Set out on an incredible journey that few others have experienced: a transit of the Northeast Passage. Traveling from Arctic Norway aboard the Polar Class 5 National Geographic Endurance, explore the seldom seen archipelagos north of Siberia, charting a course from the Barents Sea to the Chukchi Sea. Walk coastlines where wooly mammoths once roamed; glimpse islands that have yet to be thoroughly explored; and scan the seas and shorelines for fascinating Arctic wildlife, including the elusive narwhal. Trace the routes of early Arctic explorers, and hear about the centuries-long search for this legendary seaway.
This trip is offered in partnership with Lindblad Expeditions.
Fly overnight to Oslo, and check into our hotel upon arrival. On an afternoon tour, stroll amid the city’s famed Vigeland sculptures—hundreds of life-size human figures set in terraced parkland. Visit the Fram Museum, showcasing the polar ship Fram and dedicated to the explorers and wooden vessels that navigated the Arctic Sea in the late 1800s and early 1900s. The evening is free to explore Oslo on your own.
Take a charter flight to Tromsø, known as the “gateway to the Arctic,” and embark our ship. Spend the next two days exploring Norway’s spectacular northern coast. Carved by glaciers over millions of years, these shores are laced with steep-walled fjords, mountainous islands, and chiseled peaks. Cruise in a Zodiac along vertical rock faces, kayak through serene fjords, or go ashore on a secluded sandy beach to hike amid verdant valleys and birch forests.
National Geographic Endurance for the entire voyage
In keeping with the nature of an expedition, our day-by-day itinerary will be flexible. We’ll utilize the extensive experience of our captain and crew, as well as of our technological resources and ice-strengthened ship, to chart a course around impenetrable ice, through one of the most remote regions on Earth, and toward once-in-a-lifetime sightings of the Arctic’s abundant wildlife. During our time at sea, enjoy the ship amenities and hear lectures from our naturalists. Listed below are some of the stops that we plan to make during our expedition.
Franz Josef Land
Located just over 550 miles from the North Pole, Franz Josef Land is the world’s northernmost archipelago; its uninhabited islands remain frozen under vast ice sheets for much of the year. In 2013, National Geographic Explorer-in-Residence Enric Sala led an expedition in the surrounding Arctic waters as part of the Pristine Seas project, capturing the first deep-sea footage of the rare Greenland shark. Our ship, Zodiacs, and kayaks bring us close to the archipelago’s dramatic icescapes, seldom seen coastlines, and out-of-this-world scenery at the top of the planet. Observe polar bears from the ship deck, and go ashore for naturalist-led walks to search for walruses, arctic seabird colonies, and narwhals.
Cruise the Barents Sea en route to the heavily glaciated coastlines of the Novaya Zemlya archipelago, a chain of mountainous islands draped in ice that have yet to be thoroughly explored. Seals, walruses, and polar bears may be found on coastal ice floes year round, and rich birdlife inhabits the shorelines during the summer months. Watch for Arctic wildlife as we navigate past Ice Harbor, where Dutch explorer Willem Barents spent the winter between 1596 and 1597.
As we sail under 24 hours of daylight, our naturalists will be on deck, seeking out beluga whales and other marine mammals that inhabit the shallow coastal waters bordering the Severnaya Zemlya archipelago. Discovered only in 1930, this chain of isles—separated from the coast of northern Siberia by the Vil’kitskogo Strait—is one of the planet’s most recently charted territories. Pass Cape Chelyuskin, the most northerly point of the Eurasian continent, on our way east toward the “new world.”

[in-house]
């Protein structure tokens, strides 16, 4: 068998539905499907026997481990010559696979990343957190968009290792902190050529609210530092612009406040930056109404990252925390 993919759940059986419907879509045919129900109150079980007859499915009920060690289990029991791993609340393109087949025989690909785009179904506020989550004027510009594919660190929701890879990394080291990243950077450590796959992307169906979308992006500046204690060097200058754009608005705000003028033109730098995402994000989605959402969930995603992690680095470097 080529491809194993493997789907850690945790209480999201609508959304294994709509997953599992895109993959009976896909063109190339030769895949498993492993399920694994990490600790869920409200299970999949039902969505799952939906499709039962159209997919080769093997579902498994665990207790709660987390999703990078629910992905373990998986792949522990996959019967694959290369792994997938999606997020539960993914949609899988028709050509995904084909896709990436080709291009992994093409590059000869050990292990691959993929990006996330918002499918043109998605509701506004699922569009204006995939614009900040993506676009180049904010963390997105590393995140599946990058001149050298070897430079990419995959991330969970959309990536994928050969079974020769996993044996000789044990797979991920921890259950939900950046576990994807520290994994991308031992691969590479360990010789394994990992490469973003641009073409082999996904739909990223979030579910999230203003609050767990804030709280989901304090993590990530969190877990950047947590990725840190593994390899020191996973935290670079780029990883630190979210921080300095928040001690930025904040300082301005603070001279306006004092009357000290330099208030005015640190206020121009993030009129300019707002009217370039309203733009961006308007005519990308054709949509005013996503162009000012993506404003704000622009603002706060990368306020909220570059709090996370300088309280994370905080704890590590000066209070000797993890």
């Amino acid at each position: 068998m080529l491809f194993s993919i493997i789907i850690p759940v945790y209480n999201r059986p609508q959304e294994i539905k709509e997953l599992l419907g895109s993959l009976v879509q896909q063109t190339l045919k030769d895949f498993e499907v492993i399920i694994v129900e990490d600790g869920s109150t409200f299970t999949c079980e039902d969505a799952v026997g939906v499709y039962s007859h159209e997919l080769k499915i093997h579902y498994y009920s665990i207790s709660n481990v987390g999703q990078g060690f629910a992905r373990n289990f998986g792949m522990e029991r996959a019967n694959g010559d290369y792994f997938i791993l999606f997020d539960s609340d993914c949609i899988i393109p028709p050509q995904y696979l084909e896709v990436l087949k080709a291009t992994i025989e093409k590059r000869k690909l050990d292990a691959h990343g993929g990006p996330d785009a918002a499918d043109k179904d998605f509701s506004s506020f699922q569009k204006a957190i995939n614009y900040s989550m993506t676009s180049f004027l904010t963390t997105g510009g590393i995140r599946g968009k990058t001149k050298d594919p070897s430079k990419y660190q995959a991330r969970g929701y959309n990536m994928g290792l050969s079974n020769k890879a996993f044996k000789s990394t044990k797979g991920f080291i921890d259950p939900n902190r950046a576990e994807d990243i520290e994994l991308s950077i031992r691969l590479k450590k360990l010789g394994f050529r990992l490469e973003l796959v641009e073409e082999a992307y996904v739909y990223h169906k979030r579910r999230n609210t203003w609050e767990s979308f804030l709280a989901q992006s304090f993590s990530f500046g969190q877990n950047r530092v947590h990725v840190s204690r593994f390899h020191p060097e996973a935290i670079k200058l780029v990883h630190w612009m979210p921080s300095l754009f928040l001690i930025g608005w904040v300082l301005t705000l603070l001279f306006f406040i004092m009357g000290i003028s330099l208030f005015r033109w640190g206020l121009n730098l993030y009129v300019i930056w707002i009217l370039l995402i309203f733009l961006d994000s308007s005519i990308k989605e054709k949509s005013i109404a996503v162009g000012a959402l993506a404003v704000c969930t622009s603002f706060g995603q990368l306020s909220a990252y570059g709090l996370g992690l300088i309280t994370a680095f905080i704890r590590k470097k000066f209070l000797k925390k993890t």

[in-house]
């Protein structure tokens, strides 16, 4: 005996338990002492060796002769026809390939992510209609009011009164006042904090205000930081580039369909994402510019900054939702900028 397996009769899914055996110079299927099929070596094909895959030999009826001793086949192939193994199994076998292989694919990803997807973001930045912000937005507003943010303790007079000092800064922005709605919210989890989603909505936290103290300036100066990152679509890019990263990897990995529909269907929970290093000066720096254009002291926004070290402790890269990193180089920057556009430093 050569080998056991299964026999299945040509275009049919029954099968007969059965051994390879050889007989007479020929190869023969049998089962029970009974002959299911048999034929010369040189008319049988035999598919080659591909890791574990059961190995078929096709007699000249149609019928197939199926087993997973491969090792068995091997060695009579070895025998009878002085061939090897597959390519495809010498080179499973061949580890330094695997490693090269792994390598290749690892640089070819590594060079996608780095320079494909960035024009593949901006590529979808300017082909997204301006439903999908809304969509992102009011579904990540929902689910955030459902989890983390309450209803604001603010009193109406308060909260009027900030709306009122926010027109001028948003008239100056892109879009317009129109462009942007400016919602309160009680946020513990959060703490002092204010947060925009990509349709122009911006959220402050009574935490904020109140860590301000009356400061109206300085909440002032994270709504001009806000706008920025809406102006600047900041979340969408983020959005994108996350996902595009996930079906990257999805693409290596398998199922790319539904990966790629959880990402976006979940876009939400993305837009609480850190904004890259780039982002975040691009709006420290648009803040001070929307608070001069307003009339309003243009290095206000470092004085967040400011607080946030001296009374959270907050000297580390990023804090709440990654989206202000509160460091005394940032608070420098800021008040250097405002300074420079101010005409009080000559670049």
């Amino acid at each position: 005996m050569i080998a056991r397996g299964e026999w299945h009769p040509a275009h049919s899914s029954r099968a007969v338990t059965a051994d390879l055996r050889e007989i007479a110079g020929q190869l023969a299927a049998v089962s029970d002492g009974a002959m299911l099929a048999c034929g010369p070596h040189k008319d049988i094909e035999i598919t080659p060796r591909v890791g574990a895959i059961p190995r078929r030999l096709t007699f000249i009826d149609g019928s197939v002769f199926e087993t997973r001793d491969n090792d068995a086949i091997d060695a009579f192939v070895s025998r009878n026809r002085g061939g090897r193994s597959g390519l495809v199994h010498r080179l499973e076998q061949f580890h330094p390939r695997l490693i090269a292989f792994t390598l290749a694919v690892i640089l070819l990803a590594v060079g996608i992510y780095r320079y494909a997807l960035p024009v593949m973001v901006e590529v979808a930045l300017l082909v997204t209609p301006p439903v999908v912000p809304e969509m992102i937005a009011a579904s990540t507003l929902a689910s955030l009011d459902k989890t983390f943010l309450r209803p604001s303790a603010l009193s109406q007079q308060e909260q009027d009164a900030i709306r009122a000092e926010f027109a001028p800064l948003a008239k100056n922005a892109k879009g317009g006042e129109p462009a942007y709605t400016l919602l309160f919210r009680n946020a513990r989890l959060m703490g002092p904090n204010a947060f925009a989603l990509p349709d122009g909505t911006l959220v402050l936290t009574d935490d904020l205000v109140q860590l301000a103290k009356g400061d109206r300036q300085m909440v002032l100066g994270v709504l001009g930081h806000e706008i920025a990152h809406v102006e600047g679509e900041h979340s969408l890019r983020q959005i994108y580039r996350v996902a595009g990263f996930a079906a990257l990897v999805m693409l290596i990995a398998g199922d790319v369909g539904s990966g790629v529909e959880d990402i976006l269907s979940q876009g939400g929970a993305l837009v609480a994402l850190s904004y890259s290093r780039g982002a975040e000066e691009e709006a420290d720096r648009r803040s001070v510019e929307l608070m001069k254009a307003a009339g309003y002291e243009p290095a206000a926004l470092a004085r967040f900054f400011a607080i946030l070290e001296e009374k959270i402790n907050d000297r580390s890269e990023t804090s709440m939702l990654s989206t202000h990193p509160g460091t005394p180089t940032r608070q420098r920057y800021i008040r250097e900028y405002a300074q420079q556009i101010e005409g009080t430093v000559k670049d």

New Siberian Islands
Often surrounded by heavy pack ice, the volcanic spires, cliffs, and buttresses of these rocky outposts are a magnificent backdrop for abundant wildlife. We keep a lookout for elusive Ross’s gull, named after the British polar explorer. Walruses haul out on the ice in great numbers and seabirds nest on great cliffs on the De Long Islands, discovered by the 1881 Jeannette expedition in search of the North Pole.
East Siberian Sea
Depending on sailing conditions, explore granite towers, tundra, and ancient ceremonial sites along shores where mammoths once roamed. The surrounding pack ice is an ideal place to find walruses, polar bears, and other wildlife of the circumpolar north.
Spend time exploring the World Heritage–listed Wrangel Island Reserve in the Arctic Ocean. With the world’s largest population of Pacific walruses and the highest density of ancestral polar bear dens, Wrangel Island offers incredible opportunities for wildlife viewing. The island escaped glaciation during the last ice age, and now has the highest level of biodiversity in the high Arctic, with an astonishing variety of plant life. It was also the last refuge of woolly mammoths, whose bones and teeth have been discovered amid the island’s riverbeds, providing intriguing clues to their past existence. As we explore by ship, by Zodiac, and on foot, keep an eye out for gray whales, which can be found in these prime feeding grounds.
Sail south from Wrangel and go ashore at Kolyuchin Island and Kolyuchin Inlet on the northern Chukotka coast. An enormous tidal estuary, Kolyuchin Inlet offers excellent hiking and birding opportunities. Nearby, Kolyuchin Island is a high, cliff-lined isle where puffins and guillemots nest, and Pacific walruses occasionally sunbathe on the rocks below. Explore this remote and untouched coastline in a Zodiac, and conditions permitting, head ashore to go hiking with our naturalists.
Arrive in Nome this morning, and transfer to the airport to catch your flight home via Anchorage.